During its 50 years of existence, the nuclear power industry has accumulated vast amounts of various types of radioactive waste.Nikolay Korolyov
Russian scientists have been working for several years already trying to develop a new method for the processing of nuclear power plant waste. Until now, the main method for disposing low-level and intermediate-level radioactive waste was vitrification in a direct electric heating furnace. This method is also being used in India at the radiochemical plants in Tarapur and Trombay.
This new technology works on the principle of processing liquid waste in a salt concentrate and using deep evaporation units capable of attaining temperatures of 1800 ºC. The hot molten salt concentrate is then poured into metal barrels, which after cooling, turns into a glass-like monolith.
“Plasma technology allows converting radioactive waste into glass-like slag, and in the process, greatly reducing its volume, and then afterwards, this slag is easily shipped for very long and safe-for-humans storage,” explains Alexander Uvarov, a nuclear energy expert.
Such installations, he said, are relatively cheap, including when it comes to operating them, while also requiring a minimal presence of staff in the most dangerous sections.
One thousand tonnes of radioactive water, after processing, is transformed into a single packed barrel. In such a sate, the cooled salt concentrate can be stored for up to 300 years. During this period, the majority of radioactive isotopes remain safe, while the barrels themselves can be stored in conventional hangars.
They decided to try out this new complex at the Novovoronezh NPP, since this was one of the first commercial nuclear power plants in the USSR. It has been operating since 1964, and during this time, a great quantity of waste has accumulated in the station’s storage facilities.
Storing radioactive waste
During its 50 years of existence, the nuclear power industry has accumulated vast amounts of various types of radioactive waste.
Some nuclear-power states are trying to send their waste to poorer countries, which are in dire need of foreign currency. For example, Europe usually sends low-level radioactive waste into Africa.
Worldwide, the number of new nuclear power plants, research reactors, and atomic installations in general, keep growing every year, and accordingly, the amount of hazardous waste keeps increasing. In India, for example, nuclear power plants will produce 14.6 GWh of electricity by 2020, while the authorities intend to get one quarter of the country’s electricity from nuclear power plants by 2050.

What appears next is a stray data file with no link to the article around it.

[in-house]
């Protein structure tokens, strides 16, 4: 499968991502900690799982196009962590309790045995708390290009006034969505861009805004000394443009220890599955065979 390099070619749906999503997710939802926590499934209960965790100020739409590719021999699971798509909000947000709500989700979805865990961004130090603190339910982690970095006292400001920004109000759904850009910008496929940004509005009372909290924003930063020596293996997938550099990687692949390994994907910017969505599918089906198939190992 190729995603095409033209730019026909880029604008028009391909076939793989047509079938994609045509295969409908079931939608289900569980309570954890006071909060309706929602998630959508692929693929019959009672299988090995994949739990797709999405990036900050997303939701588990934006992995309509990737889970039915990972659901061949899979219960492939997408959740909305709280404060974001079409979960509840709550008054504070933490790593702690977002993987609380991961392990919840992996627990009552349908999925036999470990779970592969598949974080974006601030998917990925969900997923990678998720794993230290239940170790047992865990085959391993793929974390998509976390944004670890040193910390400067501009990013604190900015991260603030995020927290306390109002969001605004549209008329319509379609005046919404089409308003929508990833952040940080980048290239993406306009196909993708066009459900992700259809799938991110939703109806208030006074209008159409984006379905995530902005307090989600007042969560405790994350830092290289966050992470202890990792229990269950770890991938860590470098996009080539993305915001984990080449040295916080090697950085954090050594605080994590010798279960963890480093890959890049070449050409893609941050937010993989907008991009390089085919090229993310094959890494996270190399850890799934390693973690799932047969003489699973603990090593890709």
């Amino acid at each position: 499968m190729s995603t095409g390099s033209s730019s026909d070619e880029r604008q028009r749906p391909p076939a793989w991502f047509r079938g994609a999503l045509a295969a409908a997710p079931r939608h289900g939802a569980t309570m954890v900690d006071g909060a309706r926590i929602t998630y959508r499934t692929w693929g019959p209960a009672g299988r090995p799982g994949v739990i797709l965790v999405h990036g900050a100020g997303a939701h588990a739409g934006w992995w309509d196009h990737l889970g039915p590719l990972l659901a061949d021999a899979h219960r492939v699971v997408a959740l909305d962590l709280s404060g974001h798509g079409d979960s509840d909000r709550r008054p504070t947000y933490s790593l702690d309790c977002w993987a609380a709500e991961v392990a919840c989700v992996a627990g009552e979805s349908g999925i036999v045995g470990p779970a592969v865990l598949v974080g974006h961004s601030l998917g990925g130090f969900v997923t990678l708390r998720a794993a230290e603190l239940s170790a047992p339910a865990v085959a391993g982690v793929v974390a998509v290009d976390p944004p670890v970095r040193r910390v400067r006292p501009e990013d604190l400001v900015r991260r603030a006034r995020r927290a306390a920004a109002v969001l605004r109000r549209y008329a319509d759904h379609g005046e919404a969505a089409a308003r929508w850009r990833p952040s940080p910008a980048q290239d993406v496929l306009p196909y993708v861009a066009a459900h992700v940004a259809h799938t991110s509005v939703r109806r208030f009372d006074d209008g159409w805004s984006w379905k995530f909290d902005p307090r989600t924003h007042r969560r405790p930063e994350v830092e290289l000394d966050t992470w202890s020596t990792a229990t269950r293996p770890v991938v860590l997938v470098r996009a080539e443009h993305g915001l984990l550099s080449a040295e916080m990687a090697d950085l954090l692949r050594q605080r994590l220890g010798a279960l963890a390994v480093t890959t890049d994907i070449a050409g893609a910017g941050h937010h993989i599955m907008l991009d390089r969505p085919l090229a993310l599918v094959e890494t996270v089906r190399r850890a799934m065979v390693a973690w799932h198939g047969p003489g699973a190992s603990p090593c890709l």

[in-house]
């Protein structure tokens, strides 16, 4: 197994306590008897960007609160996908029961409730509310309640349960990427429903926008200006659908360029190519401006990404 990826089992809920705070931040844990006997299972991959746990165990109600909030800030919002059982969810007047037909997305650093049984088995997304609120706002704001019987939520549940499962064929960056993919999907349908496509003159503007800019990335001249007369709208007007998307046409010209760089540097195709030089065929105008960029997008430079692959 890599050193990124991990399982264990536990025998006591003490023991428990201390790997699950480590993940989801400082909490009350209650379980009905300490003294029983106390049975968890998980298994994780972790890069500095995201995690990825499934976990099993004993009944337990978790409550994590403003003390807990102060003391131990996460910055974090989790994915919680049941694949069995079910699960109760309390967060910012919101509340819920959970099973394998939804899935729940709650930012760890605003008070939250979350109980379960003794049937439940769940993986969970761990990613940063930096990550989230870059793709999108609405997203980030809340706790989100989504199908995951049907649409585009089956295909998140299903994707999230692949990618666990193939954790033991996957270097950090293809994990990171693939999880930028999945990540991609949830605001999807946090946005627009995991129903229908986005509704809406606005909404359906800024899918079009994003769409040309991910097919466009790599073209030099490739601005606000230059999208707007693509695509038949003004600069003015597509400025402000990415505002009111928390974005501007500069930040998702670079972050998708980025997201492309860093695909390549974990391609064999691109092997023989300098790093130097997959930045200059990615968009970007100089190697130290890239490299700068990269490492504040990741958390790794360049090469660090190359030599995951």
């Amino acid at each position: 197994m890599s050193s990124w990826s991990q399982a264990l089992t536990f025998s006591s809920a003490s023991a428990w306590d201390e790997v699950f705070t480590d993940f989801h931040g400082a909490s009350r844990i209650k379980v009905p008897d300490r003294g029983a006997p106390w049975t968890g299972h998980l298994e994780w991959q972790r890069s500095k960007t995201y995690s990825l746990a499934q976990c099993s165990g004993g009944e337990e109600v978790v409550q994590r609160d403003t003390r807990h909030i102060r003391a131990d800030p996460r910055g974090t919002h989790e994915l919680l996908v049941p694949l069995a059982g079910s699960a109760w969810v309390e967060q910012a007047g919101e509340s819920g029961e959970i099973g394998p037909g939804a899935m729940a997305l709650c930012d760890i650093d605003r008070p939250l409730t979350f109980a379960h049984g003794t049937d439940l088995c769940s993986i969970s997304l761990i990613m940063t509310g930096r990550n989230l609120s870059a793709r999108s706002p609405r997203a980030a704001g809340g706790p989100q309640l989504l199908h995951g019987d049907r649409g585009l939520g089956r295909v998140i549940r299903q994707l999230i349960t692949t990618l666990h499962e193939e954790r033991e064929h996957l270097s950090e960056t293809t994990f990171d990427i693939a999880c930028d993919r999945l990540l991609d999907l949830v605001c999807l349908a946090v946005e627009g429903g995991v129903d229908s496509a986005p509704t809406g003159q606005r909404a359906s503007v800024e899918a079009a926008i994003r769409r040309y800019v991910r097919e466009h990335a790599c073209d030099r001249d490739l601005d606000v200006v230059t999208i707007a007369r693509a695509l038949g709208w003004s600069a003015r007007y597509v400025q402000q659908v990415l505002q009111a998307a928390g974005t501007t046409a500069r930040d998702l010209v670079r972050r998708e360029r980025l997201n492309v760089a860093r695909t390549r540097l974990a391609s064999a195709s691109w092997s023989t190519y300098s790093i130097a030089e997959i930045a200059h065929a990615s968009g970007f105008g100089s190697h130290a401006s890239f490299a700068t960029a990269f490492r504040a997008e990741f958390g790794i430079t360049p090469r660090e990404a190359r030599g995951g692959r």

Moreover, Russia may be involved in building up to 25 nuclear power plants in India. All of this means that technologies for the processing of radioactive waste and spent fuel will remain in high demand in India in the coming years.
Some countries, involved in the development of the nuclear power industry, do not recycle its waste products, choosing to bury them deep underground in special containers.
“The methods of waste incineration that are available in the world today have almost exhausted their environmental and technological usefulness, in addition to being very expensive to use. Improving the effective utilisation of waste processing technologies, including the use of plasma, will remain a priority for Russian nuclear scientists,” says Uvarov.
Plans for future
According to him, after the successful operation of this complex at the Novovoronezh NPP, Russia can begin offering it in the international market.
In the future, the Russian state corporation Rosatom is planning to equip as many nuclear power plants as possible in Russia with such plasma installations.
In the end, thanks to this new technology, first, the need for transporting dangerous waste will disappear, and second, thousands of cubic meters will be freed up in warehouses that currently store radioactive waste.
At one time, the US Environmental Protection Agency called vitrification the best technology for the management of radioactive waste.
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